Guardian discovered the International Intellectual Property Alliance, a copyright lobby group, is trying to get the US government to consider open-source software as the equivalent of piracy. The newspaper reports the organization is trying to get countries like Brazil, India and Indonesia on the "Special 301 watchlist" because they encourage the use of open-source software.
It turns out that the International Intellectual Property Alliance, an umbrella group for organisations including the MPAA and RIAA, has requested with the US Trade Representative to consider countries like Indonesia, Brazil and India for its "Special 301 watchlist" because they use open source software.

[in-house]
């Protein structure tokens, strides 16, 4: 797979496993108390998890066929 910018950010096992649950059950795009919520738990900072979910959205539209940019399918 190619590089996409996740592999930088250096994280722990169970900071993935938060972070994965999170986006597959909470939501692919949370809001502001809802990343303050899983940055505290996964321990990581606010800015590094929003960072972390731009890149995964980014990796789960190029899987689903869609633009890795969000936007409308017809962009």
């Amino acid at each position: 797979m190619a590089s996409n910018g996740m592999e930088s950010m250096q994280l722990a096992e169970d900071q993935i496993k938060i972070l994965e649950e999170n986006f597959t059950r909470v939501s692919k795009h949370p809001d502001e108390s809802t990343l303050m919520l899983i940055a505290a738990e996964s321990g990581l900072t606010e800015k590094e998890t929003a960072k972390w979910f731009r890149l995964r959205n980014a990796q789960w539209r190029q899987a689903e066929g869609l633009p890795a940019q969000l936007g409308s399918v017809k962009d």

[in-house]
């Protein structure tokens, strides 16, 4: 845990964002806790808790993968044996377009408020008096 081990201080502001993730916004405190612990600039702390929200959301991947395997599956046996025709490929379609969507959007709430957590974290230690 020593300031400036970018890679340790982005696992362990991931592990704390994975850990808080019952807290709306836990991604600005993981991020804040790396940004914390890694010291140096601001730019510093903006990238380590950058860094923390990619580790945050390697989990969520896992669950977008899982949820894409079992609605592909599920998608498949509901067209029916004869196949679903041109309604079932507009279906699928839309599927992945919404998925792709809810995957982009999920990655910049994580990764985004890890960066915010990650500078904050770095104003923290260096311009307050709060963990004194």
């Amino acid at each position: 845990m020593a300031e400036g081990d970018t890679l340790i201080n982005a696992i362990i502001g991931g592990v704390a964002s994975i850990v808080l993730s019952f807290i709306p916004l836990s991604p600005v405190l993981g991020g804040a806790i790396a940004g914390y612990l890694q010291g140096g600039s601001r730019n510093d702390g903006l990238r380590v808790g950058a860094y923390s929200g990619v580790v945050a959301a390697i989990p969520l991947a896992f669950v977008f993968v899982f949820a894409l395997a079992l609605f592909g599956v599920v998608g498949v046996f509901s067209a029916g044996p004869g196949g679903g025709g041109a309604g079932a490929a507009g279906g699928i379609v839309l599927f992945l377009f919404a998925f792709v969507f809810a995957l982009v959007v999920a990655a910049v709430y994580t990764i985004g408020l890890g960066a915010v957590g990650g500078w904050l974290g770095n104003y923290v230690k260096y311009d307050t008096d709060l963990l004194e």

What's Special 301? It's a report that examines the "adequacy and effectiveness of intellectual property rights" around the planet - effectively the list of countries that the US government considers enemies of capitalism. It often gets wheeled out as a form of trading pressure - often around pharmaceuticals and counterfeited goods - to try and force governments to change their behaviours.
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Re: US copyright lobby considers open source as equivalent to piracy by Anonymous on Friday, February 26 2010 @ 03:59:06 CET
As an American citizen, I am worried about this sort of government intrusion into our lives. These types of special interest groups are ruining our society.